However, let us get back to the Congress itself. Three days of lectures in three separate halls covered the whole spectrum of today's laser medicine. Scientific part of the Congress was opened by a valuable speech of Toshio Ohshiro of Japan, resuming his experience with more than 41 thousand cases treated with laser during the last 27 years. Shimon Rochkind of Israel then addressed the congress with his latest paper on results of double-blind studies on laser treatment of peripheral nerves, evidencing motor and sensory functions improvement after LLLT. The second day was mainly devoted to possibilities of the use of laser in ophtalmology.

There was a series of papers aimed at laser treatment of tinnitus, too. A Swedish dentist, Jan Tunér claimed that tinnitus can also fall into dental pathologies and that the character of the unwanted noise can be, in some cases, changed by LLLT, releasing tension of facial muscles or posture of the jaw. Czech duo Tejnska and Prochazka presented their work on non-invasive laser therapy of tinnitus (see Clinixperience No. 4/2000) enriched with their new findings based on their long-term follow of the patients suffering from this disease. Their way of treatment of tinnitus through massive irradiation of meatus and mastoideus with sufficient amount of laser energy has been supported by experience of Lutz Wilden of Germany, whose paper covered the issue of laser treatment of diseases of inner ear as a whole.

The congress also covered topics of oncology, photodynamic therapy, and basic science and theoretical aspects of laser interaction with living tissue. René-Jean Bensadoun of France picked up his earlier study on chemo- and radiation-induced mucositis (see Clinixperience No. 24/2001 and LaserWorld editorial No 1) and informed about new scoring systems allowing better evaluation and comparison between individual studies and protocols on efficacy of LLLT in the overall treatment of cancer. Voinov of Russia informed about research on quantitative tests for individual laser energy doses control through fluorescent albuminous test allowing registration of energy overdose. Proper dosage of laser energy was also the main topics of Jan Bjordal's work, dealing with pain reduction after direct irradiation of chronic joint disorders (see Clinixperience No.13/2000, LaserWorld editorial No 15).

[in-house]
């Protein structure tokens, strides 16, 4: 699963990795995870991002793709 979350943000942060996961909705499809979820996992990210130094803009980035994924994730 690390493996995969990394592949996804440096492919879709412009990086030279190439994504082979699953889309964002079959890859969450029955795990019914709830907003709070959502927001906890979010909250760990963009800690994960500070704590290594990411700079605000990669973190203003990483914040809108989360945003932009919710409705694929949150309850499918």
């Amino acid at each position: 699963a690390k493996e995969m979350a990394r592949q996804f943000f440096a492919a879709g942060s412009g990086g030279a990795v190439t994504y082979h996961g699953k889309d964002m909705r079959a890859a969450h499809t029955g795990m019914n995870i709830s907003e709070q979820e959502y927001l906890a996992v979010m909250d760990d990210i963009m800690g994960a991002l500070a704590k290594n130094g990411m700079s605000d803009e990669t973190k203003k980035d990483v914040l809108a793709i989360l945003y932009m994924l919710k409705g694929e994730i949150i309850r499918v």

Pain management and treatment of medial and lateral epicondylitis was the main subject of the paper of Zlatko Simunovic and Tatjana Trobonjaca (Laser centres in Switzerland and Croatia). A multicenter, double-blind and placebo controlled study on more than 300 patients has proven the efficacy of LLLT in the management of this disease as well as of many other sport injuries. Simunovic and Trobonjaca also compared results of polarised light and therapeutic laser on lateral epicondylitis. According to their results, over 40 % of the patients irradiated with laser achieved 100 % pain relief and adequately restored functional ability, whilst none of the second group of patients reported total pain relief after repeated treatments with polarised light. Polarised light and its thorough spectral and power analysis was the main subject of Navratil and Kolarova (Czech Republic), being supported by a governmental grant agency. Navratil and Kymplova also highly evaluated the effect of LLLT in combination with systemic enzymotherapy on specific pathologies of locomotive organs.

Russian authors have practically all known invasive and non-invasive lasers at their disposal. There are numerous specialised laser centres in the country, and practising the whole spectrum of laser applications on very extensive numbers of patients brings significantly high value of published papers as far as statistics is concerned. The lecture of the President of the congress, Vladimir Mikhailov of Russia, called "The Past, Present and Future of Laser Therapy in Russia" fascinated all participants with the scope of laser therapy in this country, stating that there are some 1.5 million patients treated with laser every year. Apart from what we would call traditional laser therapy (wound healing, pain management, neurosurgery etc.) there were interesting new LLLT applications reported by Russian authors, such as laser treatment of children suffering from respiratory allergies, or improvement of immunity of the organism by irradiation of blood, raising efficiency of sportsmen by LLLT and others. Furthermore there were numerous applications which some of us could consider either controversial (LLLT on schizophrenic patients) or interesting especially from the point of view of their title, rather than of validity of their results (Laser Therapy of Sexual Disorders in Women and Men).